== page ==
Costing uncertainty PDF Print E-mail
Thursday, 27 February 2014 01:16
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IMF’s new policy tool is interesting, not compelling

Is the central bank right when it points out that interest rates explain just a third or so of the slowdown in investment levels over the past few years and puts the blame for the rest at the door of ‘policy paralysis’, shorthand for Bills not getting passed and decisions not getting taken, among others? Or is the finance minister right when he rejects policy paralysis as a reason for slowing growth? A paper by two IMF staffers comes out on the central bank’s side when it tries to quantify the impact of ‘uncertainty’ and says that just around half of India’s investment slowdown can be explained in terms of conventional models that factor in interest rates and global GDP growth—it also argues, using this model, that what matters is real interest rates, not nominal ones. According to the model, a 30-point reduction in the NCAER business confidence between FY11 and FY13 in itself explains a 2 percentage point fall in investment levels.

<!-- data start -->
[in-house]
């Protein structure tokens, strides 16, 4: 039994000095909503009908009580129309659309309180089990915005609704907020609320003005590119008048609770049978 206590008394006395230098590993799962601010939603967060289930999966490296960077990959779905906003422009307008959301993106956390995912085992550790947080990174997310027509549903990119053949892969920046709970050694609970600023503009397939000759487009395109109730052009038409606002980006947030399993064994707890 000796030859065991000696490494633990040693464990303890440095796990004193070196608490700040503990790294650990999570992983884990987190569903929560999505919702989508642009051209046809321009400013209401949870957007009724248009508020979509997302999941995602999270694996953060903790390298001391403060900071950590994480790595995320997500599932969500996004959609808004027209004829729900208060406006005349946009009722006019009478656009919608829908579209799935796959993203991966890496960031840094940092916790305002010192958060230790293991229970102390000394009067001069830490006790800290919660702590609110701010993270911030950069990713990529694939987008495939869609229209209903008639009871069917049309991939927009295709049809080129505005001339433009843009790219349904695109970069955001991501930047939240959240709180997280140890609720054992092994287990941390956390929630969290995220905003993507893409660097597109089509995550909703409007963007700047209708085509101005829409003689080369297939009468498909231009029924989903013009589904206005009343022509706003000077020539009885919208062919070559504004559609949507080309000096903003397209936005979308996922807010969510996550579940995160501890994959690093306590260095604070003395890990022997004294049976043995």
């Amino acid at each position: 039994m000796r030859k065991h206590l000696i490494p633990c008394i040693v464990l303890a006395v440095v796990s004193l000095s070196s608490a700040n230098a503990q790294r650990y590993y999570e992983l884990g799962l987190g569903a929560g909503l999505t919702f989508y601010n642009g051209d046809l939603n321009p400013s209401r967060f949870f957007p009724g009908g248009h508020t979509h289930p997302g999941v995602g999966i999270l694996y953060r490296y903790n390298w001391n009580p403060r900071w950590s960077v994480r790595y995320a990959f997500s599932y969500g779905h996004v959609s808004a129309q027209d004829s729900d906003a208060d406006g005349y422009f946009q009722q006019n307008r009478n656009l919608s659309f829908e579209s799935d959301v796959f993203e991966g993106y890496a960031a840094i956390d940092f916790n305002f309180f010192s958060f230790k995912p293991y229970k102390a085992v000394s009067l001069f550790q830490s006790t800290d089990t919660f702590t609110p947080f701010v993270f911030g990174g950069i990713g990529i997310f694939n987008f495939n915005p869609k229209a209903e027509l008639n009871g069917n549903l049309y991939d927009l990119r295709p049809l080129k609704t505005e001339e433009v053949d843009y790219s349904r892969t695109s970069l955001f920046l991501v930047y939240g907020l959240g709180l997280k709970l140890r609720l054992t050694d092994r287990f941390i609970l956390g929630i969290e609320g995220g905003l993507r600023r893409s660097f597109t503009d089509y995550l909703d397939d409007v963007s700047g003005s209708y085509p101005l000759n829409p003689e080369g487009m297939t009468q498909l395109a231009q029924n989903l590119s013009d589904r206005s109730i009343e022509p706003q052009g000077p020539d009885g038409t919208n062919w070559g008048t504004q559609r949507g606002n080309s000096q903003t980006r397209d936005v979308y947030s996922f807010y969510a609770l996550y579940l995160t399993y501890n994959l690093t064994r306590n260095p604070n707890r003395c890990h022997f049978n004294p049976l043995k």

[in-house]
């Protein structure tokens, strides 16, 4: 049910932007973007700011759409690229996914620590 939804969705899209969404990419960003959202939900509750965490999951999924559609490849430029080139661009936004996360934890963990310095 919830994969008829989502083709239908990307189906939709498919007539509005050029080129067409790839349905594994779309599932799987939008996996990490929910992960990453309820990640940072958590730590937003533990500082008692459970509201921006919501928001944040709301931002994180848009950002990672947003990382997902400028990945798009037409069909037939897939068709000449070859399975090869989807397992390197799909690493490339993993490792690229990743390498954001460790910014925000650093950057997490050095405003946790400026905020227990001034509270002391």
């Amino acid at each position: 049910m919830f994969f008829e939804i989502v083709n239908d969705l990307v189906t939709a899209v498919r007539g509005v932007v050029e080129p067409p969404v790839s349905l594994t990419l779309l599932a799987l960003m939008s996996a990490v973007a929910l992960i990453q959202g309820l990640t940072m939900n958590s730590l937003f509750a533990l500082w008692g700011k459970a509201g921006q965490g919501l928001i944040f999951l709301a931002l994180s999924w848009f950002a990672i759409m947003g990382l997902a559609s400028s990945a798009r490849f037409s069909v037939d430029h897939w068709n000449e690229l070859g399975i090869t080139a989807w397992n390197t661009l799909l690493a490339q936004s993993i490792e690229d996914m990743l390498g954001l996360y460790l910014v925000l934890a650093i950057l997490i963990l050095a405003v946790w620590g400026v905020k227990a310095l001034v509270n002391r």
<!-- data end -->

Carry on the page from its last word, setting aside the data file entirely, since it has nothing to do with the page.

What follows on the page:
It would be a brave man that didn’t take into account the role of animal spirits in determining investments, so it can be no one’s case that the current atmosphere doesn’t affect investment. If the government can’t take even a decision on bringing gas prices to market levels without it becoming an election issue, it is going to affect sentiments. The IMF staffers’ Policy Uncertainty Index is interesting since it accounts for what newspapers are writing as well—this is 2/3 of the index. That is intuitively obvious since, at the time when newspapers are talking of one scam after another, governments tend to be that much more cautious about making decisions and that affects investment. It is difficult, however, to believe that global factors have not played a major role, right from the US government teetering on the brink of closure till even last year, to Europe looking like it was going to implode a year ago, and now China’s shadow banking system playing the spoiler. Yet, the regression analysis underplays the role of global factors. If rejecting the policy paralysis argument is one extreme, this is the other.


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